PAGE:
I agree: well said Fraser. The Spectator should have no truck with ‘state-sponsored press regulation’ because this will quickly turn into state-sponsored censorship of the press. That’s what the Left wants. It already controls the BBC, so now it wants to kill the print media.

  • launcher

    Well said Fraser.

  • John Emsley

    The key point in your article-which I support wholeheartedly-is the fact that,as and when you all go digital,any laws likely to be enacted will become irrelevant. In other words, the whole thing will simply accelerate the move away from printed papers.

  • dalai guevara

    People are throwing two things into one pot here: the unbalanced urge to deliver voyeuristic tat to the thick by whatever means and the freedom to investigate. Why is that?

  • carolcroft

    “But tackling this crime is a matter for the police, not for a press regulator” History shows that the self-regulation of the press barons and their PCC is not fit for purpose indeed they colluded and commissioned and profited from the corrupt environment.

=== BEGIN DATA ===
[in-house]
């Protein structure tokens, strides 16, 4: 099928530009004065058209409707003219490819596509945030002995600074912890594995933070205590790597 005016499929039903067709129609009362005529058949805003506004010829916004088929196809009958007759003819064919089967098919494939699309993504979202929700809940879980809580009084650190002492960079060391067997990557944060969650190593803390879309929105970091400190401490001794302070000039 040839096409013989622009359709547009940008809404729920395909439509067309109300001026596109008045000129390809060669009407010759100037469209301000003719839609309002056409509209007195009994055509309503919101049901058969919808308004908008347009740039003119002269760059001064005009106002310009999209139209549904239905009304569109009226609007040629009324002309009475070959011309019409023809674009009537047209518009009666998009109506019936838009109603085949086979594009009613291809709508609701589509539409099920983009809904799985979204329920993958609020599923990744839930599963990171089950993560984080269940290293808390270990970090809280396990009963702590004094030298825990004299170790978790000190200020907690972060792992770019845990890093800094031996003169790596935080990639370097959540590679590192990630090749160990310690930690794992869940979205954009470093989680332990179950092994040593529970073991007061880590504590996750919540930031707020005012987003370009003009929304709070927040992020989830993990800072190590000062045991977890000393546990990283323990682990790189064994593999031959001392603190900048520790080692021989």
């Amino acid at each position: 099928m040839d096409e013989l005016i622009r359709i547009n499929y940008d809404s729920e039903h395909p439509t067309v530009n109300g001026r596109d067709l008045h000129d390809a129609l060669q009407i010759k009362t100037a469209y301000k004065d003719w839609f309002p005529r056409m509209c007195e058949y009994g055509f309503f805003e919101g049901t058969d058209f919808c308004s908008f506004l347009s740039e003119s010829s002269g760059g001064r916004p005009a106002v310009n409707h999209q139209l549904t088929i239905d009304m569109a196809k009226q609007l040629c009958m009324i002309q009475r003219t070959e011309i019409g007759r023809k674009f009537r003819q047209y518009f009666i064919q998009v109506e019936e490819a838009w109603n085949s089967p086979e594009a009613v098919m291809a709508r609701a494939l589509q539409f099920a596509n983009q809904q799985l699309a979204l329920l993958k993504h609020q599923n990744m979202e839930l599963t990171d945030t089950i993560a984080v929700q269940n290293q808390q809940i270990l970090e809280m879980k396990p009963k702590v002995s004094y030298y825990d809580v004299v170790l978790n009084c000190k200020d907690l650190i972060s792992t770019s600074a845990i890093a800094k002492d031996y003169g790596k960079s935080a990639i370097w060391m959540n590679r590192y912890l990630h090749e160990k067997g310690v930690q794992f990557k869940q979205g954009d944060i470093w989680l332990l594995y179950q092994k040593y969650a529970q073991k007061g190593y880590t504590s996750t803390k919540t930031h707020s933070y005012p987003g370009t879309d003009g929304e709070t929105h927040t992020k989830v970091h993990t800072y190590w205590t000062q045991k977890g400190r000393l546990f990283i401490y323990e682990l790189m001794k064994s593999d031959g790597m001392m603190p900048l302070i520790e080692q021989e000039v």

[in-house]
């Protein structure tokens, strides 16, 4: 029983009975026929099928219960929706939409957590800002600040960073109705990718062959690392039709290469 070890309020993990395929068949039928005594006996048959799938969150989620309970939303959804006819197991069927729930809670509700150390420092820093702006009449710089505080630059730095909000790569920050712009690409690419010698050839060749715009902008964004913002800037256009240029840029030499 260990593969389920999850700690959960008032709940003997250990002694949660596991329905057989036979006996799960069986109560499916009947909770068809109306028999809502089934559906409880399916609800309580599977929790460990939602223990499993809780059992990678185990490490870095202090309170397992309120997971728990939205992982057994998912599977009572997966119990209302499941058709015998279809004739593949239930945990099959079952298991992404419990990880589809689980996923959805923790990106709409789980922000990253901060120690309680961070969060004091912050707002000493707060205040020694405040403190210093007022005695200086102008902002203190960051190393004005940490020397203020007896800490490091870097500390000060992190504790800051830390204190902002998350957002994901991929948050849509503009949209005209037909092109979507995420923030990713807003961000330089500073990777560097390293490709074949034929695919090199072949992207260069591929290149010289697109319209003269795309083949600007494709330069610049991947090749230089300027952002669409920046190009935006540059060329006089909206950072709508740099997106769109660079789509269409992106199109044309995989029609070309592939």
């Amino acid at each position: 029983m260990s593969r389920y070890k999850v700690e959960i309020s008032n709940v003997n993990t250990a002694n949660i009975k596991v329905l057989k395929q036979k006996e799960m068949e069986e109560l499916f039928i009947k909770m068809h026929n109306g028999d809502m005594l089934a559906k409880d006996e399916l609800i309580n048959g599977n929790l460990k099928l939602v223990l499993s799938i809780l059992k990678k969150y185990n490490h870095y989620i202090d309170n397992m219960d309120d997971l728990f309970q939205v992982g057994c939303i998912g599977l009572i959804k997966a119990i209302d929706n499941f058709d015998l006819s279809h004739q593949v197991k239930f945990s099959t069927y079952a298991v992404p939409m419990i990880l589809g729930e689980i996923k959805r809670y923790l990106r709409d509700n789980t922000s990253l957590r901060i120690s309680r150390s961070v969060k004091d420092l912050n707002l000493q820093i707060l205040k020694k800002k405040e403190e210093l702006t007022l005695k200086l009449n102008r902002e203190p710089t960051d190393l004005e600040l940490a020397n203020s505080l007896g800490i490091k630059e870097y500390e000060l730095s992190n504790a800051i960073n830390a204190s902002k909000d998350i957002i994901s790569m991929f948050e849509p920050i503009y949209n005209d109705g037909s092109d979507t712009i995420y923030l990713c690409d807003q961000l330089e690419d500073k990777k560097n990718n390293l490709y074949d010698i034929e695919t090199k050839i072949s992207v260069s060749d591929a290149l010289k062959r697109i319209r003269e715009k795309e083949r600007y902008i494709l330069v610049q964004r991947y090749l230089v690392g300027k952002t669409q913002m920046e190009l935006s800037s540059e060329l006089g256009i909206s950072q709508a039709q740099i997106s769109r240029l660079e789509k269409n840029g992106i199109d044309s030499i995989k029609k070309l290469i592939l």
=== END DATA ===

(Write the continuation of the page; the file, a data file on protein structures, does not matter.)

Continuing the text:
• sunnydayrider

    Spot on!

  • TomTom

    Hilarious ! But you are ever so happy with the Libel Laws…they are just perfick in this sceptred isle. Will you be closing down and offering simply an Online Offering from Sark ? Maybe you won’t be affected as a loyal mouthpiece of No10….you can have James Forthy as Editor-in-Chief sitting in No10

  • Lisa Maria Idge

    As someone who spent several weeks on the phone, after the spectator put my family at risk, I can;t say I am surprised.